Introducing a dazzling new literary voice--a wholly original novel as groundbreaking as the works of Eimear McBride and Max Porter.Something has happened to Peach. Staggering around the town streets in the aftermath of an assault, Peach feels a trickle of blood down her legs, a lingering smell of her anonymous attacker on her skin. It hurts to walk, but she manages to make her way to her home, where she stumbles into another oddly nightmarish reality: Her parents can't seem to comprehend that anything has happened to their daughter.The next morning, Peach tries to return to the routines of her ordinary life, going to classes, spending time with her boyfriend, Green, trying to find comfort in the thought of her upcoming departure for college. And yet, as Peach struggles through the next few days, she is stalked by the memories of her unacknowledged trauma. Sleeping is hard when she is haunted by the glimpses of that stranger's gaping mouth. Working is hard when her assailant's rancid smell still fills her nostrils. Eating is impossible when her stomach is swollen tight as a drum. Though she tries to close her eyes to what has happened, Peach at last begins to understand the drastic, gruesome action she must take.In this astonishing debut, Emma Glass articulates the unspeakable with breathtaking verve. Intensely physical, with rhythmic, visceral prose, Peach marks the arrival of a visionary new voice....
|Number of Pages||:||112 pages|
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La carne è un libro sorprendente. Una storia che è una voce, una voce che diventa disagio.
Il surreale e il perturbante al servizio del racconto, per dettagliare ogni aspetto e anfratto della paura.
This is definitely worth a read, as Glass' approach to creative writing is to be admired, but due warnings for the graphic content and harrowing story-line.
In short, this book is a surreal exploration of a life lived after tragedy. As the synopsis states: "Something has happened to Peach. Blood runs down her legs and the scent of charred meat lingers on her flesh."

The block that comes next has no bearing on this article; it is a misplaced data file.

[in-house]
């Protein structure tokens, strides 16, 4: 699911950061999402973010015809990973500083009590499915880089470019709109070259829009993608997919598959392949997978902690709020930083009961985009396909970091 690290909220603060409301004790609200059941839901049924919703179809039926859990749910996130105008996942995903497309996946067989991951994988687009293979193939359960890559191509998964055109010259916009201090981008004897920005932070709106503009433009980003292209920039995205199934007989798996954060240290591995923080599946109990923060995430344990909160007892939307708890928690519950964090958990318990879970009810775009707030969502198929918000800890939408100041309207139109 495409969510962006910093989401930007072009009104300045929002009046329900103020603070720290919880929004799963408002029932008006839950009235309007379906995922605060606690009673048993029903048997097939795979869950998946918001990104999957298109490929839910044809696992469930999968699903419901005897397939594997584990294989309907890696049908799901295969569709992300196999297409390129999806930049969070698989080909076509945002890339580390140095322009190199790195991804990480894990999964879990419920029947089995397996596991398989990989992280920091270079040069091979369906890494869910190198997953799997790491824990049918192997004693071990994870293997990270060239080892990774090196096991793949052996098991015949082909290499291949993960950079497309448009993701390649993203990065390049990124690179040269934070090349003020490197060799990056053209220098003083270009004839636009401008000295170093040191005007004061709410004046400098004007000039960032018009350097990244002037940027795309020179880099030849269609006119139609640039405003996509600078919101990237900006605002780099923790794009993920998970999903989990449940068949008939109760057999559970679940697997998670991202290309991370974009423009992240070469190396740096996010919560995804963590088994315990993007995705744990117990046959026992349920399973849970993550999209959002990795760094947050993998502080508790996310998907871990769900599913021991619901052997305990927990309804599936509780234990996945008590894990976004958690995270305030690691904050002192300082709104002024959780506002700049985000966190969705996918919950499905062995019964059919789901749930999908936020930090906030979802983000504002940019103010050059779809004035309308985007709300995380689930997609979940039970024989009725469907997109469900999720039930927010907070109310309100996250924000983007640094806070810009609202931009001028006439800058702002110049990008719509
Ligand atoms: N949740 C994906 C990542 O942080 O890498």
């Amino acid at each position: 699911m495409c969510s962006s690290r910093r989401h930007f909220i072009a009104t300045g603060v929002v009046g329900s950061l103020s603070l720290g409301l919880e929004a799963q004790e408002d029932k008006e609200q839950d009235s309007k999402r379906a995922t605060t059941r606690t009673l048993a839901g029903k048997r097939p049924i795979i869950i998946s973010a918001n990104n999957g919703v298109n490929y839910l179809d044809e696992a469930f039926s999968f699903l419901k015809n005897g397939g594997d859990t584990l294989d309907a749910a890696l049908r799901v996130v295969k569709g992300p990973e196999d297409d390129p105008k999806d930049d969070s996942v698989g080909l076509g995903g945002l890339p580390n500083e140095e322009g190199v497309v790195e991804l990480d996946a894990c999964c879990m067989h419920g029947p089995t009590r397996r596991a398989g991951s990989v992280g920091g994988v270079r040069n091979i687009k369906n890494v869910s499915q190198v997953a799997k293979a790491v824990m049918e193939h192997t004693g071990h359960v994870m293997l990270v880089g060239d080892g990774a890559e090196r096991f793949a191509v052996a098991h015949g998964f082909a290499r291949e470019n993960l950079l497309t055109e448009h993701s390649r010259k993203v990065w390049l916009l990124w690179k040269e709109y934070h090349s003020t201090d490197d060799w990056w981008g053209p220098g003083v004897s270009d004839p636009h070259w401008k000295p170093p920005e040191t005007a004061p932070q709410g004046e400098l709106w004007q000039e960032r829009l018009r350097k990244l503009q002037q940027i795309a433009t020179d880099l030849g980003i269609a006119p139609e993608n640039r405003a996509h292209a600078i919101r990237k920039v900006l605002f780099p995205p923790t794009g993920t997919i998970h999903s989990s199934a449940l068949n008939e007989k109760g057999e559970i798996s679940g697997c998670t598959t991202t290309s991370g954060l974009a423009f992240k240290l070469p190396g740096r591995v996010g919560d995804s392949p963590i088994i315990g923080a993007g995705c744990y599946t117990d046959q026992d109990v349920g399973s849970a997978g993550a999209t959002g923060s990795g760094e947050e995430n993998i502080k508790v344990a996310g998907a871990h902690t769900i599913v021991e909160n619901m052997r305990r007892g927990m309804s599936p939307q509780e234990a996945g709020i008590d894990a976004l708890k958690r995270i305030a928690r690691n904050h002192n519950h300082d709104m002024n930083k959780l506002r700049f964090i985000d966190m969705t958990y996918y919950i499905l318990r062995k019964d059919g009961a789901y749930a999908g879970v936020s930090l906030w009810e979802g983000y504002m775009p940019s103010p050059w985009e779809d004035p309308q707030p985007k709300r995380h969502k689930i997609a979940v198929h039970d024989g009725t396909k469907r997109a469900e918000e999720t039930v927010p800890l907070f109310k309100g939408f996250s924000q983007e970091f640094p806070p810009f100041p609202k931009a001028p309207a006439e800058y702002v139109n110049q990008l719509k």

Due to the subject matter, this is a profoundly harrowing read, and the graphic nature used to depict some scenes only adds to this. ...more
I can see why this isn't everyone's cup of tea, but I loved it. It's not really a novel, it's its own strange new thing. It reads like prose poetry, stream of consciousness, word association, and some deeply weird allegory. The subject matter, a young woman dealing with the after effects of a brutal sexual assault, is not easy, but most of the details are only alluded to or are abstract enough that I didn't feel overwhelmed by it. This was incredibly dark, but I was just hypnotized by the whole ...more
Trigger warnings for sexual assault, murder, animal abuse, possible (?) cannibalism
I hate giving a low rating to any book. I have such admiration for authors - for the blood, sweat and tears that go into writing a book in the first place, then having to navigate the publishing world and subjecting themselves to readers who can lift them up or tear them down with their words.
If you are interested in reading this book, please don’t just go by my review. There are a lot of 5 star reviews for this ...more
An experimental debut novella that captures the brutal anguish of a young woman in the wake of her assault. Peach is anything but straight forward as it word-plays around female suffering. But it's the word-play and structure that disrupted my experience reading it.
Peach plays with the senses of it's protagonist, Peach. The assailant is greasy, and almost literally a sausage (Peach is a vegetarian), her baby sibling is sugary and bright, and her boyfriend Green is very much like a tree. These d ...more
I’ve been thinking for a couple of days about how to describe why I felt like this was a whole lot of nope book. I finished Peach because it is very short and I really didn’t want to hate it. I kept waiting for it to have a moment of true emotional connection or a brilliant moment but it never gave.
Peach is about a teen girl who is raped. An obvious difficult and important topic to accurately portray. Unlike books, like Long Way Down, there is zero literary finesse to Peach. Instead of ...more
I still can’t believe that this is Emma Glass’s debut novel. I can’t get the imagery from her experimental prose out of my head and I read this one in January! (Sorry it has taken me over to get around to writing a review for it) I can definitely see this one making my best of 2018 list. I know that is bold to say this early in the year, but I truly loved this little gem.
Before reading on, I just want to give you a trigger warning for sexual assault.
This story follows a teenage girl, Peach, af ...more
Emma Glass's debut novel Peach is contemporary fiction told in a wholly original way. It's a challenging read both because of the form it is written in and the graphic descriptions.
High school student Peach is brutally assaulted and manages to make her way home where her pain goes unnoticed by her family. She decides to carry on with life - stitches herself up, goes to school and meets up with her boyfriend. However, she is plagued by the attack - the jarring memories of smell, taste and touch. ...more